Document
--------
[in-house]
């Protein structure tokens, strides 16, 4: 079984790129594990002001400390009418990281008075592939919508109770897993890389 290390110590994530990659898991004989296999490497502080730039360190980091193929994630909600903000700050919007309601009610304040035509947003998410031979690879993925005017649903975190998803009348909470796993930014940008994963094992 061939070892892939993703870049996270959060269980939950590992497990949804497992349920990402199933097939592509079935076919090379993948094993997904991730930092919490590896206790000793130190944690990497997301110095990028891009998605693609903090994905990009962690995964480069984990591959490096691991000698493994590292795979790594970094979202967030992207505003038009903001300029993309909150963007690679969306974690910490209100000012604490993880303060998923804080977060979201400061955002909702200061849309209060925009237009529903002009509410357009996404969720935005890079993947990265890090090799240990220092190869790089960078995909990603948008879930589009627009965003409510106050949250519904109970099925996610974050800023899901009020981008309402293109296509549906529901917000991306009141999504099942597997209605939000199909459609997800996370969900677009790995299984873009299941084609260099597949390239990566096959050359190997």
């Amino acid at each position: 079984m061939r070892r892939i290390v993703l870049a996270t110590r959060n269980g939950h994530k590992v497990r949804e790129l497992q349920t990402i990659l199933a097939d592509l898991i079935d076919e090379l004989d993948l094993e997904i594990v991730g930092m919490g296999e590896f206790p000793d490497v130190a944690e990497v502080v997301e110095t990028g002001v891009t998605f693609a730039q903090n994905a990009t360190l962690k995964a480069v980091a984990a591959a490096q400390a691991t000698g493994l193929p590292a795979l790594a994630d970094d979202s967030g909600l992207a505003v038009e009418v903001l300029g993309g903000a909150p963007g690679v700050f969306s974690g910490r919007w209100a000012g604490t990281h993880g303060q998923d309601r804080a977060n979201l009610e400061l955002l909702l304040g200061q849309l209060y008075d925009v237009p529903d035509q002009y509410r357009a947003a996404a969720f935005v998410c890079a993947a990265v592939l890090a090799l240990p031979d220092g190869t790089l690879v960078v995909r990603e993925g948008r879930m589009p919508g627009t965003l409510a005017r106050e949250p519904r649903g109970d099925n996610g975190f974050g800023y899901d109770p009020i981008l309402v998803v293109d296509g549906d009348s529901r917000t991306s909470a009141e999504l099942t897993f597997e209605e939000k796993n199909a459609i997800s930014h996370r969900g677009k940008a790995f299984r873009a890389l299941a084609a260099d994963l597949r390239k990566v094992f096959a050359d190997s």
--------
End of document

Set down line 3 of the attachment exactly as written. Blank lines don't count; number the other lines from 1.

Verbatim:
């Amino acid at each position: 079984m061939r070892r892939i290390v993703l870049a996270t110590r959060n269980g939950h994530k590992v497990r949804e790129l497992q349920t990402i990659l199933a097939d592509l898991i079935d076919e090379l004989d993948l094993e997904i594990v991730g930092m919490g296999e590896f206790p000793d490497v130190a944690e990497v502080v997301e110095t990028g002001v891009t998605f693609a730039q903090n994905a990009t360190l962690k995964a480069v980091a984990a591959a490096q400390a691991t000698g493994l193929p590292a795979l790594a994630d970094d979202s967030g909600l992207a505003v038009e009418v903001l300029g993309g903000a909150p963007g690679v700050f969306s974690g910490r919007w209100a000012g604490t990281h993880g303060q998923d309601r804080a977060n979201l009610e400061l955002l909702l304040g200061q849309l209060y008075d925009v237009p529903d035509q002009y509410r357009a947003a996404a969720f935005v998410c890079a993947a990265v592939l890090a090799l240990p031979d220092g190869t790089l690879v960078v995909r990603e993925g948008r879930m589009p919508g627009t965003l409510a005017r106050e949250p519904r649903g109970d099925n996610g975190f974050g800023y899901d109770p009020i981008l309402v998803v293109d296509g549906d009348s529901r917000t991306s909470a009141e999504l099942t897993f597997e209605e939000k796993n199909a459609i997800s930014h996370r969900g677009k940008a790995f299984r873009a890389l299941a084609a260099d994963l597949r390239k990566v094992f096959a050359d190997s």